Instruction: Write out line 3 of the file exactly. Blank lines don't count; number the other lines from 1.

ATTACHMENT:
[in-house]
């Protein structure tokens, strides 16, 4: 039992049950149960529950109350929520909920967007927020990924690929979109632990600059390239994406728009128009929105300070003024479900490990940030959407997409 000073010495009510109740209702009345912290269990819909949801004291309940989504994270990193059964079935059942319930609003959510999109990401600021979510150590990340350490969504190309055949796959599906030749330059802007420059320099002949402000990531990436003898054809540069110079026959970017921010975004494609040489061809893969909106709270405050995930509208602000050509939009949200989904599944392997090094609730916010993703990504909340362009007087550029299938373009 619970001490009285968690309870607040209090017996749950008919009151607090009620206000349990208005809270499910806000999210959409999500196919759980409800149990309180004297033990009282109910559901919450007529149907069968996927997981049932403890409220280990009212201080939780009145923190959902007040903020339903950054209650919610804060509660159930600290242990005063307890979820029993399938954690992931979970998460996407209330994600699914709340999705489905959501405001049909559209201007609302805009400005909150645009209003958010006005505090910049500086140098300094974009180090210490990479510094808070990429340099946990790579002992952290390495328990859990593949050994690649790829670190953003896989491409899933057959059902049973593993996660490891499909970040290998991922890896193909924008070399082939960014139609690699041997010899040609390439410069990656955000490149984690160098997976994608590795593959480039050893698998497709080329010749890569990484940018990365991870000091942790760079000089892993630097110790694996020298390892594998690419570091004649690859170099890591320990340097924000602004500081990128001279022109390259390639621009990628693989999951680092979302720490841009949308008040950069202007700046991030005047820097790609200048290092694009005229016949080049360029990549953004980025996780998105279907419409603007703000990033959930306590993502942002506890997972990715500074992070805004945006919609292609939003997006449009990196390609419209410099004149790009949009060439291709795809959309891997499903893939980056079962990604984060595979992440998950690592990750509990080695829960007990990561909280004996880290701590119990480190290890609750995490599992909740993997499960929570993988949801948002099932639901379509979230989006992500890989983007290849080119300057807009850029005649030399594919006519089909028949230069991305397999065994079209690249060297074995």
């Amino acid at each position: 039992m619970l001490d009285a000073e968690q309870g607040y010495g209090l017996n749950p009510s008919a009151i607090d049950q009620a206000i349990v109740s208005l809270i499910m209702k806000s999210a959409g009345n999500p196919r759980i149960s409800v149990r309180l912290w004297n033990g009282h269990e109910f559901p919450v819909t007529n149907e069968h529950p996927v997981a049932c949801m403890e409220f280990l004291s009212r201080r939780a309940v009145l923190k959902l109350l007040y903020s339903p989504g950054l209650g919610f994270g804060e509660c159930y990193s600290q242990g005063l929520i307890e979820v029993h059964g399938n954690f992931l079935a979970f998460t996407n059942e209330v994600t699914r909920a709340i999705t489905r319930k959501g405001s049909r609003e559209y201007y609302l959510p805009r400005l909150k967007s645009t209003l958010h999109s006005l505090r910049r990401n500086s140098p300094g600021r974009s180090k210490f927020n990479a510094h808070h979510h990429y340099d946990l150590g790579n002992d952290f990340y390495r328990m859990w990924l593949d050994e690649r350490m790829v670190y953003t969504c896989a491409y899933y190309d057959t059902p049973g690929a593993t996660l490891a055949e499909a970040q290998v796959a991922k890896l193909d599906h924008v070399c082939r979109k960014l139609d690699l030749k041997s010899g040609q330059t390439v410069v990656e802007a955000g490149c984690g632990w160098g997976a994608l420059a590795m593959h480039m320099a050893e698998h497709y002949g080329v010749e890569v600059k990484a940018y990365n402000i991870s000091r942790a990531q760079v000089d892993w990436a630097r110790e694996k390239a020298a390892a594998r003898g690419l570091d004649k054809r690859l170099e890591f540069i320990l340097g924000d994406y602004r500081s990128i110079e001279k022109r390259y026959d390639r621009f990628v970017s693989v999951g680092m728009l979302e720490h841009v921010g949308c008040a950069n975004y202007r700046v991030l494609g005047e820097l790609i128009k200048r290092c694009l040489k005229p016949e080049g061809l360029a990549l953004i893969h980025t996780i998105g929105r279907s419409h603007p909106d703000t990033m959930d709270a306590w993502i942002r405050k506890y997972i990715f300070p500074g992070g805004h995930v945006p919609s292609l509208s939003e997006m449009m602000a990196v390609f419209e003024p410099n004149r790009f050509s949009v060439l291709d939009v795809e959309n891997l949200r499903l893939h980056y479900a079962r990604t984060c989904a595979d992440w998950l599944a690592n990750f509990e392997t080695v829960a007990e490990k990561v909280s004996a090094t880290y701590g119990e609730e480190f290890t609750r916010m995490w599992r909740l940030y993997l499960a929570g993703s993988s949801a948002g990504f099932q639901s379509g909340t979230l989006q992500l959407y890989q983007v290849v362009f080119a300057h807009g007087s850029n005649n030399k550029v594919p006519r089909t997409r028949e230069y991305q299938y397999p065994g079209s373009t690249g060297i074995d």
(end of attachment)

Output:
């Amino acid at each position: 039992m619970l001490d009285a000073e968690q309870g607040y010495g209090l017996n749950p009510s008919a009151i607090d049950q009620a206000i349990v109740s208005l809270i499910m209702k806000s999210a959409g009345n999500p196919r759980i149960s409800v149990r309180l912290w004297n033990g009282h269990e109910f559901p919450v819909t007529n149907e069968h529950p996927v997981a049932c949801m403890e409220f280990l004291s009212r201080r939780a309940v009145l923190k959902l109350l007040y903020s339903p989504g950054l209650g919610f994270g804060e509660c159930y990193s600290q242990g005063l929520i307890e979820v029993h059964g399938n954690f992931l079935a979970f998460t996407n059942e209330v994600t699914r909920a709340i999705t489905r319930k959501g405001s049909r609003e559209y201007y609302l959510p805009r400005l909150k967007s645009t209003l958010h999109s006005l505090r910049r990401n500086s140098p300094g600021r974009s180090k210490f927020n990479a510094h808070h979510h990429y340099d946990l150590g790579n002992d952290f990340y390495r328990m859990w990924l593949d050994e690649r350490m790829v670190y953003t969504c896989a491409y899933y190309d057959t059902p049973g690929a593993t996660l490891a055949e499909a970040q290998v796959a991922k890896l193909d599906h924008v070399c082939r979109k960014l139609d690699l030749k041997s010899g040609q330059t390439v410069v990656e802007a955000g490149c984690g632990w160098g997976a994608l420059a590795m593959h480039m320099a050893e698998h497709y002949g080329v010749e890569v600059k990484a940018y990365n402000i991870s000091r942790a990531q760079v000089d892993w990436a630097r110790e694996k390239a020298a390892a594998r003898g690419l570091d004649k054809r690859l170099e890591f540069i320990l340097g924000d994406y602004r500081s990128i110079e001279k022109r390259y026959d390639r621009f990628v970017s693989v999951g680092m728009l979302e720490h841009v921010g949308c008040a950069n975004y202007r700046v991030l494609g005047e820097l790609i128009k200048r290092c694009l040489k005229p016949e080049g061809l360029a990549l953004i893969h980025t996780i998105g929105r279907s419409h603007p909106d703000t990033m959930d709270a306590w993502i942002r405050k506890y997972i990715f300070p500074g992070g805004h995930v945006p919609s292609l509208s939003e997006m449009m602000a990196v390609f419209e003024p410099n004149r790009f050509s949009v060439l291709d939009v795809e959309n891997l949200r499903l893939h980056y479900a079962r990604t984060c989904a595979d992440w998950l599944a690592n990750f509990e392997t080695v829960a007990e490990k990561v909280s004996a090094t880290y701590g119990e609730e480190f290890t609750r916010m995490w599992r909740l940030y993997l499960a929570g993703s993988s949801a948002g990504f099932q639901s379509g909340t979230l989006q992500l959407y890989q983007v290849v362009f080119a300057h807009g007087s850029n005649n030399k550029v594919p006519r089909t997409r028949e230069y991305q299938y397999p065994g079209s373009t690249g060297i074995d």